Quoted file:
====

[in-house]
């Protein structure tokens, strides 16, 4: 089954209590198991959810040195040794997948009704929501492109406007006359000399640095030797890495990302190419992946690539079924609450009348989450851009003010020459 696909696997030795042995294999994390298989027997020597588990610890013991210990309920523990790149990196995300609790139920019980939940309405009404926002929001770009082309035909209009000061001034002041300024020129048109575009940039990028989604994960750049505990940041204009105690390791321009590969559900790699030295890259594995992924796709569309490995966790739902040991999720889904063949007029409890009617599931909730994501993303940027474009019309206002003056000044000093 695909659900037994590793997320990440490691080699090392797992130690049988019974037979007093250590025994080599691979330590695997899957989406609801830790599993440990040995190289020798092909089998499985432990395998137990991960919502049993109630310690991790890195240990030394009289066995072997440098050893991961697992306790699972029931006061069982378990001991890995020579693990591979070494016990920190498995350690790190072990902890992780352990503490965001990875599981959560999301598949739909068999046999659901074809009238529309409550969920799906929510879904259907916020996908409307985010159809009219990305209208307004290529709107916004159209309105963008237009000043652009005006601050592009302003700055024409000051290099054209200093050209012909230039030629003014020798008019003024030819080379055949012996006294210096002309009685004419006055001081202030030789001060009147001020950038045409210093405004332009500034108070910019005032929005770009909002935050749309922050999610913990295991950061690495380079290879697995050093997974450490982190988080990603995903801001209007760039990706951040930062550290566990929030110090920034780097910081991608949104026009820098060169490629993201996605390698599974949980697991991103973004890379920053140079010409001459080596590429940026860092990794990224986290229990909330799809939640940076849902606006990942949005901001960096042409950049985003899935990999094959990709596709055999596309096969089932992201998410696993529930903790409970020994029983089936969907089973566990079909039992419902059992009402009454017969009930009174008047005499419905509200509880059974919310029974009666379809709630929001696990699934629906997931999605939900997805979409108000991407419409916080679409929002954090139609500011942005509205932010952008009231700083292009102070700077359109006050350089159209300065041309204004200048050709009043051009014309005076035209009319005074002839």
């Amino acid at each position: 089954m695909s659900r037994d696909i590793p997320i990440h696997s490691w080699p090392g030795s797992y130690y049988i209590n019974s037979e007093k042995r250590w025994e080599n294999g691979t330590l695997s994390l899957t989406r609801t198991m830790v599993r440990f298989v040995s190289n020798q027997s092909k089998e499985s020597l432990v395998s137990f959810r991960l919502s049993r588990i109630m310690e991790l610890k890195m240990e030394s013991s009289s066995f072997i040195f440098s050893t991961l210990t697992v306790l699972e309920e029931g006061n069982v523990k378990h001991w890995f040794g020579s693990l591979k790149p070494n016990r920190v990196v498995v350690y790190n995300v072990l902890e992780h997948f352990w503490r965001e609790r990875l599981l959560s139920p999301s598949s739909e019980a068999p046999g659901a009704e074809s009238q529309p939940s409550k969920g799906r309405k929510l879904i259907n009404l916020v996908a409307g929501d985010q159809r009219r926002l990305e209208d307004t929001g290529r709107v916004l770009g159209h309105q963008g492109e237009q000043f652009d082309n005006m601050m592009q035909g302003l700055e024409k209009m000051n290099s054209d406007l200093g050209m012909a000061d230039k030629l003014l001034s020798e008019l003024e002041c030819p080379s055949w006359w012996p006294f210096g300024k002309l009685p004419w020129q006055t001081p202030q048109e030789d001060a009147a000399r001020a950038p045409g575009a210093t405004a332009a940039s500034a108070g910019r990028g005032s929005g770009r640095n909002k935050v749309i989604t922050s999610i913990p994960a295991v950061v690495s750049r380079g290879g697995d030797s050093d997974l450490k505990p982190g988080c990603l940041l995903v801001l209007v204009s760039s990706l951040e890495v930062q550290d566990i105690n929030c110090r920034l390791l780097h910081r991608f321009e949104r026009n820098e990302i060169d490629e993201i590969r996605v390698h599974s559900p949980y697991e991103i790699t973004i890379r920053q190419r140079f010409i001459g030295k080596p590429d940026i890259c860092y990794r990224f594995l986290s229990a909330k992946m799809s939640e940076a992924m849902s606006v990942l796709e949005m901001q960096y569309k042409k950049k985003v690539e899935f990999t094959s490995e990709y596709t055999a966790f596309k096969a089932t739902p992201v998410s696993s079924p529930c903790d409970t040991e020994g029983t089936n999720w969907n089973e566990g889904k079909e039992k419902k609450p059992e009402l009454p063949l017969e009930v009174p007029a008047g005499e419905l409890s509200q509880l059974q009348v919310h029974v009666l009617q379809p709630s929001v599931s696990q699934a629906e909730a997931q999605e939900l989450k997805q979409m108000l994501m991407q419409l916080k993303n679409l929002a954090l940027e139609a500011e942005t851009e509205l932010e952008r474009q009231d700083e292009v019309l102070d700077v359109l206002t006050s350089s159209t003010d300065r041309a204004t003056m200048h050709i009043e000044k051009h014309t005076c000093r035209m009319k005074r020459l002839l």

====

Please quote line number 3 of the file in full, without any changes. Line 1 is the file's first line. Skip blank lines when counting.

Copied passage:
């Amino acid at each position: 089954m695909s659900r037994d696909i590793p997320i990440h696997s490691w080699p090392g030795s797992y130690y049988i209590n019974s037979e007093k042995r250590w025994e080599n294999g691979t330590l695997s994390l899957t989406r609801t198991m830790v599993r440990f298989v040995s190289n020798q027997s092909k089998e499985s020597l432990v395998s137990f959810r991960l919502s049993r588990i109630m310690e991790l610890k890195m240990e030394s013991s009289s066995f072997i040195f440098s050893t991961l210990t697992v306790l699972e309920e029931g006061n069982v523990k378990h001991w890995f040794g020579s693990l591979k790149p070494n016990r920190v990196v498995v350690y790190n995300v072990l902890e992780h997948f352990w503490r965001e609790r990875l599981l959560s139920p999301s598949s739909e019980a068999p046999g659901a009704e074809s009238q529309p939940s409550k969920g799906r309405k929510l879904i259907n009404l916020v996908a409307g929501d985010q159809r009219r926002l990305e209208d307004t929001g290529r709107v916004l770009g159209h309105q963008g492109e237009q000043f652009d082309n005006m601050m592009q035909g302003l700055e024409k209009m000051n290099s054209d406007l200093g050209m012909a000061d230039k030629l003014l001034s020798e008019l003024e002041c030819p080379s055949w006359w012996p006294f210096g300024k002309l009685p004419w020129q006055t001081p202030q048109e030789d001060a009147a000399r001020a950038p045409g575009a210093t405004a332009a940039s500034a108070g910019r990028g005032s929005g770009r640095n909002k935050v749309i989604t922050s999610i913990p994960a295991v950061v690495s750049r380079g290879g697995d030797s050093d997974l450490k505990p982190g988080c990603l940041l995903v801001l209007v204009s760039s990706l951040e890495v930062q550290d566990i105690n929030c110090r920034l390791l780097h910081r991608f321009e949104r026009n820098e990302i060169d490629e993201i590969r996605v390698h599974s559900p949980y697991e991103i790699t973004i890379r920053q190419r140079f010409i001459g030295k080596p590429d940026i890259c860092y990794r990224f594995l986290s229990a909330k992946m799809s939640e940076a992924m849902s606006v990942l796709e949005m901001q960096y569309k042409k950049k985003v690539e899935f990999t094959s490995e990709y596709t055999a966790f596309k096969a089932t739902p992201v998410s696993s079924p529930c903790d409970t040991e020994g029983t089936n999720w969907n089973e566990g889904k079909e039992k419902k609450p059992e009402l009454p063949l017969e009930v009174p007029a008047g005499e419905l409890s509200q509880l059974q009348v919310h029974v009666l009617q379809p709630s929001v599931s696990q699934a629906e909730a997931q999605e939900l989450k997805q979409m108000l994501m991407q419409l916080k993303n679409l929002a954090l940027e139609a500011e942005t851009e509205l932010e952008r474009q009231d700083e292009v019309l102070d700077v359109l206002t006050s350089s159209t003010d300065r041309a204004t003056m200048h050709i009043e000044k051009h014309t005076c000093r035209m009319k005074r020459l002839l």